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Southeast Gardening: Planting in Dry Shade

Brought to you by Lowe's Creative Ideas

Dry shade doesn’t have to be your garden’s undoing. Follow the advice of Lowe’s Southeast region gardening contributor.

bench and arbor with hostas
hosta, path, and garden structure

By Glenn DiNella

If you have a landscape area with lots of shade and little water—such as on a well-drained slope, or beneath a large tree that soaks up all of the water—there are solutions.

If it’s a relatively flat space, one idea is to create a patio where you’ll enjoy the shade during summer. If you’re beneath a large tree, be careful with your paving selection so as not to damage or smother the roots with major construction and solid surfacing. A pea gravel patio is a nice, soft solution because water drains right through. Even if you do construct a patio, you’ll still want to adorn it with a few plants.

In some ways dealing with an area of dry shade is harder than with a parched, sunny landscape. It seems so many plants have adapted to drought and sun, but the pallet of plants that thrive with a deficiency of both water and sunlight is a little smaller.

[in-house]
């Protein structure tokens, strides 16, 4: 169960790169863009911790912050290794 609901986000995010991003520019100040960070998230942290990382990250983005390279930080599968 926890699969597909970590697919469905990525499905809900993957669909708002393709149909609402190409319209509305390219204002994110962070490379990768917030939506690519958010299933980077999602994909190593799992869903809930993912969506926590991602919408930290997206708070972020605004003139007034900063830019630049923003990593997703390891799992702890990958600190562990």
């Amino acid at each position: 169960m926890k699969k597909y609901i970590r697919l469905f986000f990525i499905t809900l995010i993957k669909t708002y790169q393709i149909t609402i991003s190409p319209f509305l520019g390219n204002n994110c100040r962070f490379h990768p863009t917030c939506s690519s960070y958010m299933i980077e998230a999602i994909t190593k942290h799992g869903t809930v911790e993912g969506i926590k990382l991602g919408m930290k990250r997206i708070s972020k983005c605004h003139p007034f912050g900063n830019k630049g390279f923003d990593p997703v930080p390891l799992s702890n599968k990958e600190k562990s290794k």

Here are some plants built to handle the situation. Even these toughies require water occasionally until they have gotten their roots established, but soon they’ll be lush and low maintenance.

ajuga closeup

Carpet bugleweed (Ajuga reptans) is a dense groundcover, with purple flower spikes in spring. The most popular cultivars boast chocolate-green, bronze, or variegated foliage. Although it spreads easily, carpet bugleweed is not hard to keep in check. It also withstands occasional foot traffic.

hostas in bloom

Hostas are the plants of choice for many shade gardeners because unlike a groundcover hostas have size and presence. The summer blooms are a bonus, but most people grow them for the attractive foliage, which ranges from lime to green to blue-green. Outstanding variegated hostas brighten dark corners.

yew by sidewalk

Yew (Taxus) is considered a plant of immortality because some specimens have lasted 2,000 years or more. It’s available in a number of habits and can be pruned into almost any shape. While it accepts dry shade it also thrives in full sunlight.

A few other dry-shade plants you might consider:

  • Astilbe
  • Cast iron plant (Aspidistra elatior)
  • Deadnettle (Lamium maculata)
  • Holly fern (Cyrtomium falcatum)
  • Lenten rose (Helleborus orientalis)
  • Mahonia ‘Soft Touch’
  • Yellow archangel (Lamiastrum galeobdolon)

See more by this author.